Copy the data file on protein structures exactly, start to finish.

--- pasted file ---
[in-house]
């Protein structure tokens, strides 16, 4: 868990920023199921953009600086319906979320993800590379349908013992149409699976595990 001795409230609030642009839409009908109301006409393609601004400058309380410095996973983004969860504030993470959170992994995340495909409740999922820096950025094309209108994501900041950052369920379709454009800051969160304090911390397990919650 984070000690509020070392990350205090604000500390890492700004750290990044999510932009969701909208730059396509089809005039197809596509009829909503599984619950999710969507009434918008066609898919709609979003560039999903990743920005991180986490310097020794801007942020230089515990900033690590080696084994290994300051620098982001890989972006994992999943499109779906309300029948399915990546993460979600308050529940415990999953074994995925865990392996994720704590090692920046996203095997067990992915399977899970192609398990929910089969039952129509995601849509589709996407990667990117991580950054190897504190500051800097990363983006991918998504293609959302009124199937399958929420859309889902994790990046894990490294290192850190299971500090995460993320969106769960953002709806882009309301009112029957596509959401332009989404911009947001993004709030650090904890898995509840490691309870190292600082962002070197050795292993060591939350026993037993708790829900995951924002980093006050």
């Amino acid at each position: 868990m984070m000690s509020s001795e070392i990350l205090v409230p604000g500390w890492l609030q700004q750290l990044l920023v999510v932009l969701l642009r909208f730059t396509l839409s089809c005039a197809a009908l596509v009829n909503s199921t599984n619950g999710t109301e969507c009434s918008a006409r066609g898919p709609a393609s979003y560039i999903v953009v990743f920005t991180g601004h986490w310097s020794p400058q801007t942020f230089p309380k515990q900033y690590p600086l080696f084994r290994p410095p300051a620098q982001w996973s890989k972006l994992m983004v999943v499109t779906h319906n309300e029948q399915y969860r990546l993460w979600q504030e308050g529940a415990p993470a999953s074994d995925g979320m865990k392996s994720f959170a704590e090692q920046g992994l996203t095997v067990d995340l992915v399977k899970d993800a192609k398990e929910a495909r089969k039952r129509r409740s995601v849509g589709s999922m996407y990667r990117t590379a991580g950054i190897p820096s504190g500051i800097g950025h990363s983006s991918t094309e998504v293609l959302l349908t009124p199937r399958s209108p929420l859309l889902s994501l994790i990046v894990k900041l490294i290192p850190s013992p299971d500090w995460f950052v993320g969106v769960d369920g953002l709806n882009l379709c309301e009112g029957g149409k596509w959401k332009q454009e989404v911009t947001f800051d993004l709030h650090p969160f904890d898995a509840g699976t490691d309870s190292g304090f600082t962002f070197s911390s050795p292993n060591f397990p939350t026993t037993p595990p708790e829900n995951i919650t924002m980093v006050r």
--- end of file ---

[in-house]
């Protein structure tokens, strides 16, 4: 868990920023199921953009600086319906979320993800590379349908013992149409699976595990 001795409230609030642009839409009908109301006409393609601004400058309380410095996973983004969860504030993470959170992994995340495909409740999922820096950025094309209108994501900041950052369920379709454009800051969160304090911390397990919650 984070000690509020070392990350205090604000500390890492700004750290990044999510932009969701909208730059396509089809005039197809596509009829909503599984619950999710969507009434918008066609898919709609979003560039999903990743920005991180986490310097020794801007942020230089515990900033690590080696084994290994300051620098982001890989972006994992999943499109779906309300029948399915990546993460979600308050529940415990999953074994995925865990392996994720704590090692920046996203095997067990992915399977899970192609398990929910089969039952129509995601849509589709996407990667990117991580950054190897504190500051800097990363983006991918998504293609959302009124199937399958929420859309889902994790990046894990490294290192850190299971500090995460993320969106769960953002709806882009309301009112029957596509959401332009989404911009947001993004709030650090904890898995509840490691309870190292600082962002070197050795292993060591939350026993037993708790829900995951924002980093006050």
């Amino acid at each position: 868990m984070m000690s509020s001795e070392i990350l205090v409230p604000g500390w890492l609030q700004q750290l990044l920023v999510v932009l969701l642009r909208f730059t396509l839409s089809c005039a197809a009908l596509v009829n909503s199921t599984n619950g999710t109301e969507c009434s918008a006409r066609g898919p709609a393609s979003y560039i999903v953009v990743f920005t991180g601004h986490w310097s020794p400058q801007t942020f230089p309380k515990q900033y690590p600086l080696f084994r290994p410095p300051a620098q982001w996973s890989k972006l994992m983004v999943v499109t779906h319906n309300e029948q399915y969860r990546l993460w979600q504030e308050g529940a415990p993470a999953s074994d995925g979320m865990k392996s994720f959170a704590e090692q920046g992994l996203t095997v067990d995340l992915v399977k899970d993800a192609k398990e929910a495909r089969k039952r129509r409740s995601v849509g589709s999922m996407y990667r990117t590379a991580g950054i190897p820096s504190g500051i800097g950025h990363s983006s991918t094309e998504v293609l959302l349908t009124p199937r399958s209108p929420l859309l889902s994501l994790i990046v894990k900041l490294i290192p850190s013992p299971d500090w995460f950052v993320g969106v769960d369920g953002l709806n882009l379709c309301e009112g029957g149409k596509w959401k332009q454009e989404v911009t947001f800051d993004l709030h650090p969160f904890d898995a509840g699976t490691d309870s190292g304090f600082t962002f070197s911390s050795p292993n060591f397990p939350t026993t037993p595990p708790e829900n995951i919650t924002m980093v006050r």